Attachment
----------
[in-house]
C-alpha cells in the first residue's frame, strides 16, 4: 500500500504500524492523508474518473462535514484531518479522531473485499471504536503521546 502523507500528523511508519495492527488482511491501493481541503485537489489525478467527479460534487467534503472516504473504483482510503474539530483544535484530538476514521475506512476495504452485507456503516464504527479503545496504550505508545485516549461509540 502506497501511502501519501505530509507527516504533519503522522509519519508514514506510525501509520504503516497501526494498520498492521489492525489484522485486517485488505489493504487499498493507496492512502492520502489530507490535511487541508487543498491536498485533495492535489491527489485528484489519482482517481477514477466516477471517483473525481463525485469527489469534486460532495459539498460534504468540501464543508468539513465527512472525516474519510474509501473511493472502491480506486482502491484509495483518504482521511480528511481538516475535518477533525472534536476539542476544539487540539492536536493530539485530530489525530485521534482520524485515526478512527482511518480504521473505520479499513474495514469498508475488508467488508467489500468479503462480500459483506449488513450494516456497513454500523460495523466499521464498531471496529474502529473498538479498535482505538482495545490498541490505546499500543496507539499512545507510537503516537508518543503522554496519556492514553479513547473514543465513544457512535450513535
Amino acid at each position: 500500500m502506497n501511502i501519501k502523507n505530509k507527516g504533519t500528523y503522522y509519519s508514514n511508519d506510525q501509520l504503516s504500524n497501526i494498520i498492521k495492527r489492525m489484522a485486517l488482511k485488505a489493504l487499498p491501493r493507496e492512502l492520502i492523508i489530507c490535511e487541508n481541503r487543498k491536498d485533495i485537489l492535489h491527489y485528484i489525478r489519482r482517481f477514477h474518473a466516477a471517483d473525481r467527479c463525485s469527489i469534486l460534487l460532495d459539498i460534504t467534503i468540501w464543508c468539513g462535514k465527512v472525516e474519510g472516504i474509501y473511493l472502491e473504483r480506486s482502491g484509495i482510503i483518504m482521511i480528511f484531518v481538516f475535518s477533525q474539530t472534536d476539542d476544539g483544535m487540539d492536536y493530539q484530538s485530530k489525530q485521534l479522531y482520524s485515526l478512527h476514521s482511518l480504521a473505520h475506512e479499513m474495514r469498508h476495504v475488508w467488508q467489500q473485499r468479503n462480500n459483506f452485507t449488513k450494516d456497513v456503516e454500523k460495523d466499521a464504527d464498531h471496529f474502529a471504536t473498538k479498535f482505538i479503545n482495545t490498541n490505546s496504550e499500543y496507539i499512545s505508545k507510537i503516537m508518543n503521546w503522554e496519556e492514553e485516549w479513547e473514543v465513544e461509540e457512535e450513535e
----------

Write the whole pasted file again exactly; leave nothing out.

[in-house]
C-alpha cells in the first residue's frame, strides 16, 4: 500500500504500524492523508474518473462535514484531518479522531473485499471504536503521546 502523507500528523511508519495492527488482511491501493481541503485537489489525478467527479460534487467534503472516504473504483482510503474539530483544535484530538476514521475506512476495504452485507456503516464504527479503545496504550505508545485516549461509540 502506497501511502501519501505530509507527516504533519503522522509519519508514514506510525501509520504503516497501526494498520498492521489492525489484522485486517485488505489493504487499498493507496492512502492520502489530507490535511487541508487543498491536498485533495492535489491527489485528484489519482482517481477514477466516477471517483473525481463525485469527489469534486460532495459539498460534504468540501464543508468539513465527512472525516474519510474509501473511493472502491480506486482502491484509495483518504482521511480528511481538516475535518477533525472534536476539542476544539487540539492536536493530539485530530489525530485521534482520524485515526478512527482511518480504521473505520479499513474495514469498508475488508467488508467489500468479503462480500459483506449488513450494516456497513454500523460495523466499521464498531471496529474502529473498538479498535482505538482495545490498541490505546499500543496507539499512545507510537503516537508518543503522554496519556492514553479513547473514543465513544457512535450513535
Amino acid at each position: 500500500m502506497n501511502i501519501k502523507n505530509k507527516g504533519t500528523y503522522y509519519s508514514n511508519d506510525q501509520l504503516s504500524n497501526i494498520i498492521k495492527r489492525m489484522a485486517l488482511k485488505a489493504l487499498p491501493r493507496e492512502l492520502i492523508i489530507c490535511e487541508n481541503r487543498k491536498d485533495i485537489l492535489h491527489y485528484i489525478r489519482r482517481f477514477h474518473a466516477a471517483d473525481r467527479c463525485s469527489i469534486l460534487l460532495d459539498i460534504t467534503i468540501w464543508c468539513g462535514k465527512v472525516e474519510g472516504i474509501y473511493l472502491e473504483r480506486s482502491g484509495i482510503i483518504m482521511i480528511f484531518v481538516f475535518s477533525q474539530t472534536d476539542d476544539g483544535m487540539d492536536y493530539q484530538s485530530k489525530q485521534l479522531y482520524s485515526l478512527h476514521s482511518l480504521a473505520h475506512e479499513m474495514r469498508h476495504v475488508w467488508q467489500q473485499r468479503n462480500n459483506f452485507t449488513k450494516d456497513v456503516e454500523k460495523d466499521a464504527d464498531h471496529f474502529a471504536t473498538k479498535f482505538i479503545n482495545t490498541n490505546s496504550e499500543y496507539i499512545s505508545k507510537i503516537m508518543n503521546w503522554e496519556e492514553e485516549w479513547e473514543v465513544e461509540e457512535e450513535e